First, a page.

Ukrainian government sanctions pro-Russian oligarch and opposition leader

The government of Ukrainian President Volodymyr Zelensky on Friday announced sanctions targeting the oligarch Viktor Medvedchuk, the head of Ukraine’s leading opposition party.

Medvedchuk, who has an estimated net worth of $1 billion, has played a major role in Ukrainian politics ever since the restoration of capitalism by the Stalinist bureaucracy in 1991. In contrast to the anti-Russian NATO-backed right-wing government of Zelensky, Medvedchuk has maintained close business and political contacts with the Russian oligarchy and is a personal friend of Russian President Vladimir Putin. In 2014, he was sanctioned by the US. Both he and his Opposition Platform–For Life party favor reestablishing close ties with Moscow and ending the nearly seven-year-long war in eastern Ukraine.

At a briefing last Friday, Oleksiy Danilov, Ukraine’s secretary of the National Security and Defense Council, announced that Medvedchuk’s assets were also frozen and that Ukraine’s state security service (SBU) would be carrying out an investigation of Medvedchuk’s ownership of coal mines that are located in separatist-controlled eastern Ukraine. Danilov also accused Medvedchuk of “financing terrorism.”

In an indication of the deep geopolitical conflicts within the Ukrainian oligarchy, the government also announced that it would be taking over the PrykarpatZakhidtrans oil pipeline. The pipeline carries Russian oil to Europe and is reportedly owned by Medvedchuk through foreign intermediaries.

The sanctions against Medvedchuk are part of an ongoing crackdown by the Zelensky government against all political opposition as the country continues to suffer both medically and economically from the coronavirus pandemic.

On February 2, Zelensky took the unprecedented step of closing down three popular opposition-affiliated TV channels—112, Newsone and ZIK—on the grounds of “national security.” While the channels are officially owned by Taras Kozak, a member of the Ukrainian parliament and the Opposition Platform–For Life party, the channels are reportedly financially owned by Medvedchuk. Both Kozak and Medvedchuk also had their personal planes banned from operating in Ukrainian airspace.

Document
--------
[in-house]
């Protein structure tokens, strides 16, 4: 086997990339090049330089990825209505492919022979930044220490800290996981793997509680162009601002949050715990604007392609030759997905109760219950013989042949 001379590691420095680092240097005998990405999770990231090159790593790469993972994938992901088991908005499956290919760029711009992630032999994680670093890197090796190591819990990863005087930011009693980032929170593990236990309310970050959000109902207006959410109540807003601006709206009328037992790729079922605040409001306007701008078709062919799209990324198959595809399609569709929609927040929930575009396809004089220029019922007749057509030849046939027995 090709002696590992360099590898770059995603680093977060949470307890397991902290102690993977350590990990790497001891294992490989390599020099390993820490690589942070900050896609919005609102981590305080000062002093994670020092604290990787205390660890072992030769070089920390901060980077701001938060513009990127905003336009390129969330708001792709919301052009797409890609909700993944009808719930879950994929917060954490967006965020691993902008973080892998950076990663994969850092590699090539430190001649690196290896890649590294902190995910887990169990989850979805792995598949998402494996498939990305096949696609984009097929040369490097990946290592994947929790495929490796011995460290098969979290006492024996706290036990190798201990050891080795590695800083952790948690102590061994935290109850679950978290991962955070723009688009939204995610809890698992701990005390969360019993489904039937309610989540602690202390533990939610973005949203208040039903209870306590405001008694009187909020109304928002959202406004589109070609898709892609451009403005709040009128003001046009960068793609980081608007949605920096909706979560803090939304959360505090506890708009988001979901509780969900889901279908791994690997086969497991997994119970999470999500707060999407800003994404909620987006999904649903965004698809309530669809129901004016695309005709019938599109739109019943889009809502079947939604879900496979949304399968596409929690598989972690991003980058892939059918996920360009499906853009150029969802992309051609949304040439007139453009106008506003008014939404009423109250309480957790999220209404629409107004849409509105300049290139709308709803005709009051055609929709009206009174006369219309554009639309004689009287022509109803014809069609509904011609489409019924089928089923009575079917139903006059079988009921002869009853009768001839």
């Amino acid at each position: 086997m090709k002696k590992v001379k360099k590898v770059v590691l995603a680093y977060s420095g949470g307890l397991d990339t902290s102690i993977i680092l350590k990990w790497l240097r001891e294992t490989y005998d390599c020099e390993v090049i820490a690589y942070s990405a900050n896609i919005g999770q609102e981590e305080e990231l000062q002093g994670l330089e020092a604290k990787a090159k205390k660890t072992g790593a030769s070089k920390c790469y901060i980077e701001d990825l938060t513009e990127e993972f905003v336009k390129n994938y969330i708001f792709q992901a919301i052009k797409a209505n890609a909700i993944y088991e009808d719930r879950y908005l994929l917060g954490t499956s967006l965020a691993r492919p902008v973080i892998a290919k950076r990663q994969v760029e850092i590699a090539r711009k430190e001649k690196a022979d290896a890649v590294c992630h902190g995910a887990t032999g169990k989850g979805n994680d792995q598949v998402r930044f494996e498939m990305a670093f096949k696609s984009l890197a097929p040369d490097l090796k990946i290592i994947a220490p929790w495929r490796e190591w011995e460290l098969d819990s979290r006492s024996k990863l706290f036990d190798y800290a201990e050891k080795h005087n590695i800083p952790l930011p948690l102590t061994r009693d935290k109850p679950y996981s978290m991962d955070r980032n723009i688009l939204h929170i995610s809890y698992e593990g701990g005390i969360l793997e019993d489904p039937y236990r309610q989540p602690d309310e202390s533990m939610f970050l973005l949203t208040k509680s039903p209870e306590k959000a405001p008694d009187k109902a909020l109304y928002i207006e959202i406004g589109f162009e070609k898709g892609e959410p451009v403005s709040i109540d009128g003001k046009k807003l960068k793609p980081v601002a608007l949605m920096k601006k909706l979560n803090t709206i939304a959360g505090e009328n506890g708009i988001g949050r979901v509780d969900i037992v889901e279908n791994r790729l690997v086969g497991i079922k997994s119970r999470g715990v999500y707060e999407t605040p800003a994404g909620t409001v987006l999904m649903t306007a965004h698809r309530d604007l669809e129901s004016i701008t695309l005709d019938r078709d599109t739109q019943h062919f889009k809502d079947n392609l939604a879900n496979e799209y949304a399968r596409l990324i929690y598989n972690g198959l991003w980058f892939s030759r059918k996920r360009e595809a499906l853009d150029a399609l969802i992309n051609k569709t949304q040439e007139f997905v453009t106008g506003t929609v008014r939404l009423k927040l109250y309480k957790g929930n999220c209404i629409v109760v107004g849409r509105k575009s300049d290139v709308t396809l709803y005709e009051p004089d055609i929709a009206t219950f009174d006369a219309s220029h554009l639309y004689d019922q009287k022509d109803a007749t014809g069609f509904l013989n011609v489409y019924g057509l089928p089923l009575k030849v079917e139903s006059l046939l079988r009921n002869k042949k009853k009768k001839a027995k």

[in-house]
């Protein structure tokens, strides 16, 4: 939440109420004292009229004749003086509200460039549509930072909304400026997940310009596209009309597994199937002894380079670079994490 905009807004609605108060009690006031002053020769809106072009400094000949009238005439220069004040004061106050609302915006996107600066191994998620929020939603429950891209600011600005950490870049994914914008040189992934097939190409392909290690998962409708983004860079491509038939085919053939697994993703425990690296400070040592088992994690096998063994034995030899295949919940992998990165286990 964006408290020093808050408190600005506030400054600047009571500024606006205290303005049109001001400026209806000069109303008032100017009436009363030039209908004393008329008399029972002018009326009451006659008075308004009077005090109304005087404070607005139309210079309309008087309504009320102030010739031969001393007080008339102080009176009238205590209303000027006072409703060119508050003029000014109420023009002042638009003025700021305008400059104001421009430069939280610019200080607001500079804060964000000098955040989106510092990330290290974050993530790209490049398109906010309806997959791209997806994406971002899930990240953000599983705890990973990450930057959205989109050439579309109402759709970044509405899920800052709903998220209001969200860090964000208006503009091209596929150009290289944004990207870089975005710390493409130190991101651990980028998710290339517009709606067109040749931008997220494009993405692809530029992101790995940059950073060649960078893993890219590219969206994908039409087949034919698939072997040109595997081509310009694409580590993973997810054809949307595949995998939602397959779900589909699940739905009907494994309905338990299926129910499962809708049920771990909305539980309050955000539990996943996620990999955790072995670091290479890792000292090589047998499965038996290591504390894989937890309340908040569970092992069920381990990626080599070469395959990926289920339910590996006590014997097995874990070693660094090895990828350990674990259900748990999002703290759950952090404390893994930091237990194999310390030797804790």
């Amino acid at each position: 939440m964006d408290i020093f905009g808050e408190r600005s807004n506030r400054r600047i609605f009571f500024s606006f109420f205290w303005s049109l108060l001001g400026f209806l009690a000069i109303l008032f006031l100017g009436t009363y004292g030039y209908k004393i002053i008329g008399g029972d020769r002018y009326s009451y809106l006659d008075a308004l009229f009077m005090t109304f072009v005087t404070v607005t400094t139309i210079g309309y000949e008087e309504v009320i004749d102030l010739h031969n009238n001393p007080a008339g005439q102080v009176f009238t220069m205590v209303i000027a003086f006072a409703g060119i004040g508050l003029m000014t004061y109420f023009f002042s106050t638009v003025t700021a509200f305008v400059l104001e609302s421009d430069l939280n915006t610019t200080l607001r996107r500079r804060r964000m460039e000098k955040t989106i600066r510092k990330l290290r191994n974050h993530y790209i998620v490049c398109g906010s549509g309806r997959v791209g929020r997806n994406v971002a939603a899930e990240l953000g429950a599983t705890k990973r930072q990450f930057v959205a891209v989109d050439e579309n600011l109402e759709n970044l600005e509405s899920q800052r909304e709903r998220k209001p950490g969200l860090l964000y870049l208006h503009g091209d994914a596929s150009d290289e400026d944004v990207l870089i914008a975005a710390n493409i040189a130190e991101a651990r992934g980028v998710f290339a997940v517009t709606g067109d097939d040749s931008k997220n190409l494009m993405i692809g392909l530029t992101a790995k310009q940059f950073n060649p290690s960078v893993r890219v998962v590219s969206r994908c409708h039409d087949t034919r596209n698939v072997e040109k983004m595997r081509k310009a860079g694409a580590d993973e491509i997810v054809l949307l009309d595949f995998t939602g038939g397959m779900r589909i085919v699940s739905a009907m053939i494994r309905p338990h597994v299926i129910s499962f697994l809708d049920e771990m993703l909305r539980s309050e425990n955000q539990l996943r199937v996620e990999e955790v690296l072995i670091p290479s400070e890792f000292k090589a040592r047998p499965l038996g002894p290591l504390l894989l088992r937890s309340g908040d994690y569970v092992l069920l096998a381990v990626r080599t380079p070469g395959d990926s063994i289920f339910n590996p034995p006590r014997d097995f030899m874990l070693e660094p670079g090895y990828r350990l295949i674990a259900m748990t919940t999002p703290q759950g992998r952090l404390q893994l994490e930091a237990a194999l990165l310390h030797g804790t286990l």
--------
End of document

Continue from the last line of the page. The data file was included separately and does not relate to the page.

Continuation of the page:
While Zelensky was elected in 2019 with an overwhelming 73 percent of the vote—a vote that above all represented a repudiation of the 2014 US and German-backed coup—just 19.8 percent of Ukrainians are willing to vote for him now, according to a January 26 poll by the Kyiv International Institute of Sociology (KIIS).

The same KIIS poll suggested that in a hypothetical parliamentary election the Medvedchuk-led Opposition Platform–For Life party would win with 20.7 percent of the vote. Zelensky’s own Servant of the People party, which came into power in July 2019, would garner just 11.2 percent, rendering it a fourth-place party with little chance to govern unless aligned with another party.

The Opposition Platform–For Life party has been the largest but not the only political target of the Ukrainian government. On February 16, Ukraine’s SBU charged pro-Russian blogger and politician Anatoly Shariy with “high treason” and “incitement of ethnic or racial hatred” by spreading “Russian propaganda” in the media.

Shariy, who currently lives in Spain, is an extremely popular blogger in Ukraine. He has made a number of important investigative posts in recent years, uncovering far-right nationalism and anti-Semitism within the Ukrainian state as well as ongoing corruption. Shariy’s party also supports a negotiated settlement to end the war in eastern Ukraine, making his party a target of the far right. Several of its leading members have been attacked by right-wing thugs.